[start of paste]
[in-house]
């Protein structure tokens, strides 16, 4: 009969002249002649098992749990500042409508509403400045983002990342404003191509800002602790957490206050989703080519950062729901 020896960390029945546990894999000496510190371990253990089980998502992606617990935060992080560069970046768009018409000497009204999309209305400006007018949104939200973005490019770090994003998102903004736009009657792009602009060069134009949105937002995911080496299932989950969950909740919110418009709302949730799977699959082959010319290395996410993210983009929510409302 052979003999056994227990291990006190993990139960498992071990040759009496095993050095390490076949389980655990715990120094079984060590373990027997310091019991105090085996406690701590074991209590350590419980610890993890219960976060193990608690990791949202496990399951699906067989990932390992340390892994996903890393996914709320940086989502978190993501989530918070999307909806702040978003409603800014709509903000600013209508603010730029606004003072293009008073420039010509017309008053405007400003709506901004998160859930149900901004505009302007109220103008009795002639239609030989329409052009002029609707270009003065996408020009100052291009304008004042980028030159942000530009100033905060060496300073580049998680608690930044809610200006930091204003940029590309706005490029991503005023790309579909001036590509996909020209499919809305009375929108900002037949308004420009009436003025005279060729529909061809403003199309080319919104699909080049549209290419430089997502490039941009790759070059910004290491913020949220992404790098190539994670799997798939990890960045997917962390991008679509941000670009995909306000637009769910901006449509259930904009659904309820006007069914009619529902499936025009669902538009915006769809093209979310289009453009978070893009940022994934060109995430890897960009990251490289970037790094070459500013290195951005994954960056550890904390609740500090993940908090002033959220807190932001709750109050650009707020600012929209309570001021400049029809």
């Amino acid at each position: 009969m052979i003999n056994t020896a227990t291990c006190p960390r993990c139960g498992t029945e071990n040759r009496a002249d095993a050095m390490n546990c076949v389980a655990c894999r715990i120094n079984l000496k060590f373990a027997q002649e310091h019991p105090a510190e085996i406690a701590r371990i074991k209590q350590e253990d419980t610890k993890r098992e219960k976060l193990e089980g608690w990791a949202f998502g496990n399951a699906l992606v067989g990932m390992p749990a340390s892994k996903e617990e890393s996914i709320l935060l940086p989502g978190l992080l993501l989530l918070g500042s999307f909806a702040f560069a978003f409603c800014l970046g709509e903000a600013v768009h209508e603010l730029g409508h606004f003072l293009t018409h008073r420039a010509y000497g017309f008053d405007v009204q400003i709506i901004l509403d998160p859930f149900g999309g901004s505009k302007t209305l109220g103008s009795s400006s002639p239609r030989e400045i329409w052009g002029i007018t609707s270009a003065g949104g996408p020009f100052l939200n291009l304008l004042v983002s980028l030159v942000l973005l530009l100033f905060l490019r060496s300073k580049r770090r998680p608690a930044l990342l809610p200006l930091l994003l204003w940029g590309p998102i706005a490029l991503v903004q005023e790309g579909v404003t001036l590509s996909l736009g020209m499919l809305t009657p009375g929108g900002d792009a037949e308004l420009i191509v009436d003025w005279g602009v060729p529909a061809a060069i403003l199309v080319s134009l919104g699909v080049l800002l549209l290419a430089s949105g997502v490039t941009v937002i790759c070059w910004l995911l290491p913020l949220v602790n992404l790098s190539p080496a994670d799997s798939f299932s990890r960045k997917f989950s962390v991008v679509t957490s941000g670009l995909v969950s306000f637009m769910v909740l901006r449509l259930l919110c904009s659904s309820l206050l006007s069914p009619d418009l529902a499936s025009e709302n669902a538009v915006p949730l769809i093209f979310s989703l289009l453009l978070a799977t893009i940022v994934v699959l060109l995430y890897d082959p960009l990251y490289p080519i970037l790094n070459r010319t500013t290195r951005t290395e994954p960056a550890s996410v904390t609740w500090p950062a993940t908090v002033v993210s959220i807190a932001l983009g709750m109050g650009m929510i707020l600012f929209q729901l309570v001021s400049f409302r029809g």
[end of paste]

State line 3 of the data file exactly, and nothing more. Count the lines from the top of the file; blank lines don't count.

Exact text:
């Amino acid at each position: 009969m052979i003999n056994t020896a227990t291990c006190p960390r993990c139960g498992t029945e071990n040759r009496a002249d095993a050095m390490n546990c076949v389980a655990c894999r715990i120094n079984l000496k060590f373990a027997q002649e310091h019991p105090a510190e085996i406690a701590r371990i074991k209590q350590e253990d419980t610890k993890r098992e219960k976060l193990e089980g608690w990791a949202f998502g496990n399951a699906l992606v067989g990932m390992p749990a340390s892994k996903e617990e890393s996914i709320l935060l940086p989502g978190l992080l993501l989530l918070g500042s999307f909806a702040f560069a978003f409603c800014l970046g709509e903000a600013v768009h209508e603010l730029g409508h606004f003072l293009t018409h008073r420039a010509y000497g017309f008053d405007v009204q400003i709506i901004l509403d998160p859930f149900g999309g901004s505009k302007t209305l109220g103008s009795s400006s002639p239609r030989e400045i329409w052009g002029i007018t609707s270009a003065g949104g996408p020009f100052l939200n291009l304008l004042v983002s980028l030159v942000l973005l530009l100033f905060l490019r060496s300073k580049r770090r998680p608690a930044l990342l809610p200006l930091l994003l204003w940029g590309p998102i706005a490029l991503v903004q005023e790309g579909v404003t001036l590509s996909l736009g020209m499919l809305t009657p009375g929108g900002d792009a037949e308004l420009i191509v009436d003025w005279g602009v060729p529909a061809a060069i403003l199309v080319s134009l919104g699909v080049l800002l549209l290419a430089s949105g997502v490039t941009v937002i790759c070059w910004l995911l290491p913020l949220v602790n992404l790098s190539p080496a994670d799997s798939f299932s990890r960045k997917f989950s962390v991008v679509t957490s941000g670009l995909v969950s306000f637009m769910v909740l901006r449509l259930l919110c904009s659904s309820l206050l006007s069914p009619d418009l529902a499936s025009e709302n669902a538009v915006p949730l769809i093209f979310s989703l289009l453009l978070a799977t893009i940022v994934v699959l060109l995430y890897d082959p960009l990251y490289p080519i970037l790094n070459r010319t500013t290195r951005t290395e994954p960056a550890s996410v904390t609740w500090p950062a993940t908090v002033v993210s959220i807190a932001l983009g709750m109050g650009m929510i707020l600012f929209q729901l309570v001021s400049f409302r029809g």